Virtually every hockey media personality has picked them to win in four or five games. They are the prohibitive favorites to win the Stanley Cup. They have been praised for “saving hockey” by a national publication.
The Chicago Blackhawks have been the center of attention all season long, but now, with the playoffs finally beginning on Tuesday night at the United Center, the real test begins.
It would be reasonable to suggest that potentially all this pressure could negatively impact a team. For years, we have been probable favorites to go down in stunning fashion, whether in the first round like the President’s Trophy-winning Washington Capitals or Vancouver Canucks, or later down the line, like when the San Jose Sharks were unceremoniously swept out of the conference finals by these Blackhawks in 2010. The playoff cauldron has vanquished many teams with high Cup aspirations, but the Hawks may very well be immune to that kind of disaster.
The veteran nature of the squad should prevent a lot of the commotion from getting to the team. Guys like Jonathan Toews and Patrick Kane, while young in age, have both been through the wringer several times, having made the playoffs for five consecutive seasons. Marian Hossa and Patrick Sharp, both in their 30’s, have also felt the constant pressure that comes with playoff hockey for a good chunk of their careers. Finally, the guys like Michal Handzus and Ray Emery, the true definitions of “cagey veteran,” bring some grit and perspective into the dressing room.
Even with all of those veterans, the youth of this team can be an asset as well. Guys like Bryan Bickell and Viktor Stalberg, who either weren’t around (Stalberg) or weren’t on the ice much (Bickell) in 2010, now are driven by a hunger to succeed that a veteran may have a difficult time conjuring up. Brandon Saad, playing alongside Toews and Hossa when the series begins, plays the game with a fearlessness and confidence that exceeds his 20 years. Nick Leddy also patrols the blue line with a nose for the puck and a willingness to take a hit in order to make a play.
Despite all of these players who could prove to be assets when the lights are the brightest, it is head coach Joel Quenneville that could ultimately be the biggest boost of all. He is known for getting irate at officials while coaching the team, but he is still just as angered by losing as he is overjoyed by winning, and perhaps even more so. That kind of aversion to defeat can be contagious to a team, and Quenneville certainly knows how to convey disappointment and frustration without having to say a word.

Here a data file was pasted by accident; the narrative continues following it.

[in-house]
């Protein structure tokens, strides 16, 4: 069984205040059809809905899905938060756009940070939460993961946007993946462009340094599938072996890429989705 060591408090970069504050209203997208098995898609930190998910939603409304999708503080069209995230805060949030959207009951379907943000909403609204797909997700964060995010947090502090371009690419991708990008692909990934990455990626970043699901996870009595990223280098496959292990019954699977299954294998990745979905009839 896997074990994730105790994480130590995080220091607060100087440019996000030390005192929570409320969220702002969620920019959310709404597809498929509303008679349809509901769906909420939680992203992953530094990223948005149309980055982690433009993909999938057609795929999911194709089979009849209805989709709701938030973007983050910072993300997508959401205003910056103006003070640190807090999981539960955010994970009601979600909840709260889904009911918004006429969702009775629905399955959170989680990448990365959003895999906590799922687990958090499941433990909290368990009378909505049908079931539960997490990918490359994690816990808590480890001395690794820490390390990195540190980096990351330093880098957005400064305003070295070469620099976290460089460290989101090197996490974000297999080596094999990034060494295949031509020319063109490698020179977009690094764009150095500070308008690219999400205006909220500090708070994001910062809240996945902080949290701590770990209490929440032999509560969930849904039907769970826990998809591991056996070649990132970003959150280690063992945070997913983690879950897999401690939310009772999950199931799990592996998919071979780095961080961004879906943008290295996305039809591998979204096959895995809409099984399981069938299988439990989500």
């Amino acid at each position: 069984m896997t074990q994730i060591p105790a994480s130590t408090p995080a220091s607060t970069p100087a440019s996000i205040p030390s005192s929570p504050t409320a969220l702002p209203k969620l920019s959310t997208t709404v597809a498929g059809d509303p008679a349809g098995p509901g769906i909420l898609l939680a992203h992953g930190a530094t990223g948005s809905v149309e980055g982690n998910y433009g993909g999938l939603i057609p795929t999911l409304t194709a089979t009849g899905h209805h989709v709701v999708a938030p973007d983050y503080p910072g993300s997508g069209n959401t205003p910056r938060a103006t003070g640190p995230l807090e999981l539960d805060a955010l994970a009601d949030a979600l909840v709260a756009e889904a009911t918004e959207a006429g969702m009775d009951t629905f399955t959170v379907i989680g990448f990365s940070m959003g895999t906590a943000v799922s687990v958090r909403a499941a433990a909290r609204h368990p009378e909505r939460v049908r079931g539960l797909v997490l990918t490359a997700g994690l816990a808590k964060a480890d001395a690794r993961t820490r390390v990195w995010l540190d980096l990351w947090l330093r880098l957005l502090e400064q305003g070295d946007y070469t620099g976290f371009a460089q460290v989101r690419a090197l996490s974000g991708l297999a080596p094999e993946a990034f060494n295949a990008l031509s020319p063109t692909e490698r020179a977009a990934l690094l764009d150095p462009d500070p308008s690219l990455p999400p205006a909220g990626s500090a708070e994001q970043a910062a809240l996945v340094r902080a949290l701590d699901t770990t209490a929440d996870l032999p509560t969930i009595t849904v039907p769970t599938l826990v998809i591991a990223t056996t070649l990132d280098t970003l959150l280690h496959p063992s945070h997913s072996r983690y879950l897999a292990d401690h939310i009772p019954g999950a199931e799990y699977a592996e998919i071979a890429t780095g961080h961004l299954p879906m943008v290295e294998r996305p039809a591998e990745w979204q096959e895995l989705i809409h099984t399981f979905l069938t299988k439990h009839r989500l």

All season long, during the 24 game points streak to begin the campaign and beyond, critics have gleefully pointed out that anything less than a Stanley Cup championship for this bunch would be considered an abject disappointment, and they would largely be right. This team has captured the attention of Chicago in a way that no team has since the 1990’s Chicago Bulls did, and that’s saying something considering how dead the sport of hockey was in the Windy City as recently as seven years ago. If the Hawks were to fall short, then not only would the guys in skates be disappointed, but all their legions of fans sporting new Toews and Kane jerseys, as well as those wearing vintage Bobby Hull or Stan Mikita attire, would be too.
That kind of crushing civic pressure may have an effect on a team that is reliant on a couple certain players for their success, but the way that the Blackhawks operate, it shares the burden in a way that no other team aside from the Pittsburgh Penguins can. That knowledge that not every mistake will be a costly one should give this team the boost of confidence that it needs to survive any adversity that they will face during these playoffs, and as such it can safely be said that fans worried about whether or not the Hawks can survive the crucible of postseason hockey should direct their concerns elsewhere.
This team is hungry, confident, and eager to prove that the first round exits of the last two years are a thing of the past.